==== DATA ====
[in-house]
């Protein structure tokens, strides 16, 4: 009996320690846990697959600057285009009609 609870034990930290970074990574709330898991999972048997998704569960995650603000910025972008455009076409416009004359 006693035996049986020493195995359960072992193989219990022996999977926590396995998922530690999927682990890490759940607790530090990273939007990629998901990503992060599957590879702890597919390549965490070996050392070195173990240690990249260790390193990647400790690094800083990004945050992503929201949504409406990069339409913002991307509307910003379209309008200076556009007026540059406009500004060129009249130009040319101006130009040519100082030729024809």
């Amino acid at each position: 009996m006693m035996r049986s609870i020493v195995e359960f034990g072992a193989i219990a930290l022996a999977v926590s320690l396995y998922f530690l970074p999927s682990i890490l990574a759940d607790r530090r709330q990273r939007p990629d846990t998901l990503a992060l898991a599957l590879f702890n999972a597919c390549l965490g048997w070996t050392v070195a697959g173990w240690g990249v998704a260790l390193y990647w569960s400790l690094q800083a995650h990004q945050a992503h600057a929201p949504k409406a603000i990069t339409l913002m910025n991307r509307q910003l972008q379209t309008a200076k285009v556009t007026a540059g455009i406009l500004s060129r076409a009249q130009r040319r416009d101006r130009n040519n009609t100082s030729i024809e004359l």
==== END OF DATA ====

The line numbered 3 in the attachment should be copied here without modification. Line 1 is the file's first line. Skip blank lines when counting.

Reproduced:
């Amino acid at each position: 009996m006693m035996r049986s609870i020493v195995e359960f034990g072992a193989i219990a930290l022996a999977v926590s320690l396995y998922f530690l970074p999927s682990i890490l990574a759940d607790r530090r709330q990273r939007p990629d846990t998901l990503a992060l898991a599957l590879f702890n999972a597919c390549l965490g048997w070996t050392v070195a697959g173990w240690g990249v998704a260790l390193y990647w569960s400790l690094q800083a995650h990004q945050a992503h600057a929201p949504k409406a603000i990069t339409l913002m910025n991307r509307q910003l972008q379209t309008a200076k285009v556009t007026a540059g455009i406009l500004s060129r076409a009249q130009r040319r416009d101006r130009n040519n009609t100082s030729i024809e004359l």